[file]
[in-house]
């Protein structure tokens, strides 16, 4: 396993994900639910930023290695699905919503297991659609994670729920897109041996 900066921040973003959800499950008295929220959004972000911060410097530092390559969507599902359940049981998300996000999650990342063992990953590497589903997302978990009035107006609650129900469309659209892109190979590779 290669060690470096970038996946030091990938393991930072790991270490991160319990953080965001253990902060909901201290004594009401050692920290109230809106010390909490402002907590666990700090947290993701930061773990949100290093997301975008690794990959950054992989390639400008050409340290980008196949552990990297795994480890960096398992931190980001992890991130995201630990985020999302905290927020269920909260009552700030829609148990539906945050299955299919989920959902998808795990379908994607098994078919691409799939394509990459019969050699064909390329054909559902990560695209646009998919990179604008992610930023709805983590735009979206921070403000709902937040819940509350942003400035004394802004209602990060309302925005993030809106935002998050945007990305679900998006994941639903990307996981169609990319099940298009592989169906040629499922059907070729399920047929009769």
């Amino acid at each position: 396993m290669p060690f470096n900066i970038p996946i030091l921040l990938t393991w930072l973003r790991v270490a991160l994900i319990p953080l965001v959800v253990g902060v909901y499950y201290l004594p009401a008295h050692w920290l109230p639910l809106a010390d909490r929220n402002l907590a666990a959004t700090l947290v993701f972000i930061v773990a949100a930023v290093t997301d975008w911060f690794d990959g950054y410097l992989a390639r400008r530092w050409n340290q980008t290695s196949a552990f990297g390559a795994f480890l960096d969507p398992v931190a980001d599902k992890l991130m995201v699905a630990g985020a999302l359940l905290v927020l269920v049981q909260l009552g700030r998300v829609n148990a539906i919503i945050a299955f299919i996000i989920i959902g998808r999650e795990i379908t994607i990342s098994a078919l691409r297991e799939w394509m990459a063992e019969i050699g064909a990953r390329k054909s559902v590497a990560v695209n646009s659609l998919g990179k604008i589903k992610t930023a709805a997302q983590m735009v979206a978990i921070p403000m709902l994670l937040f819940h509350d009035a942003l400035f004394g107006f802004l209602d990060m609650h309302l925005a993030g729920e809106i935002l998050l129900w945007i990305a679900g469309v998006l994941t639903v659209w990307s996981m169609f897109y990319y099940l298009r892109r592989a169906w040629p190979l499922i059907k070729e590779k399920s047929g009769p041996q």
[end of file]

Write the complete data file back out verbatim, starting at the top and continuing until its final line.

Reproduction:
[in-house]
């Protein structure tokens, strides 16, 4: 396993994900639910930023290695699905919503297991659609994670729920897109041996 900066921040973003959800499950008295929220959004972000911060410097530092390559969507599902359940049981998300996000999650990342063992990953590497589903997302978990009035107006609650129900469309659209892109190979590779 290669060690470096970038996946030091990938393991930072790991270490991160319990953080965001253990902060909901201290004594009401050692920290109230809106010390909490402002907590666990700090947290993701930061773990949100290093997301975008690794990959950054992989390639400008050409340290980008196949552990990297795994480890960096398992931190980001992890991130995201630990985020999302905290927020269920909260009552700030829609148990539906945050299955299919989920959902998808795990379908994607098994078919691409799939394509990459019969050699064909390329054909559902990560695209646009998919990179604008992610930023709805983590735009979206921070403000709902937040819940509350942003400035004394802004209602990060309302925005993030809106935002998050945007990305679900998006994941639903990307996981169609990319099940298009592989169906040629499922059907070729399920047929009769």
């Amino acid at each position: 396993m290669p060690f470096n900066i970038p996946i030091l921040l990938t393991w930072l973003r790991v270490a991160l994900i319990p953080l965001v959800v253990g902060v909901y499950y201290l004594p009401a008295h050692w920290l109230p639910l809106a010390d909490r929220n402002l907590a666990a959004t700090l947290v993701f972000i930061v773990a949100a930023v290093t997301d975008w911060f690794d990959g950054y410097l992989a390639r400008r530092w050409n340290q980008t290695s196949a552990f990297g390559a795994f480890l960096d969507p398992v931190a980001d599902k992890l991130m995201v699905a630990g985020a999302l359940l905290v927020l269920v049981q909260l009552g700030r998300v829609n148990a539906i919503i945050a299955f299919i996000i989920i959902g998808r999650e795990i379908t994607i990342s098994a078919l691409r297991e799939w394509m990459a063992e019969i050699g064909a990953r390329k054909s559902v590497a990560v695209n646009s659609l998919g990179k604008i589903k992610t930023a709805a997302q983590m735009v979206a978990i921070p403000m709902l994670l937040f819940h509350d009035a942003l400035f004394g107006f802004l209602d990060m609650h309302l925005a993030g729920e809106i935002l998050l129900w945007i990305a679900g469309v998006l994941t639903v659209w990307s996981m169609f897109y990319y099940l298009r892109r592989a169906w040629p190979l499922i059907k070729e590779k399920s047929g009769p041996q």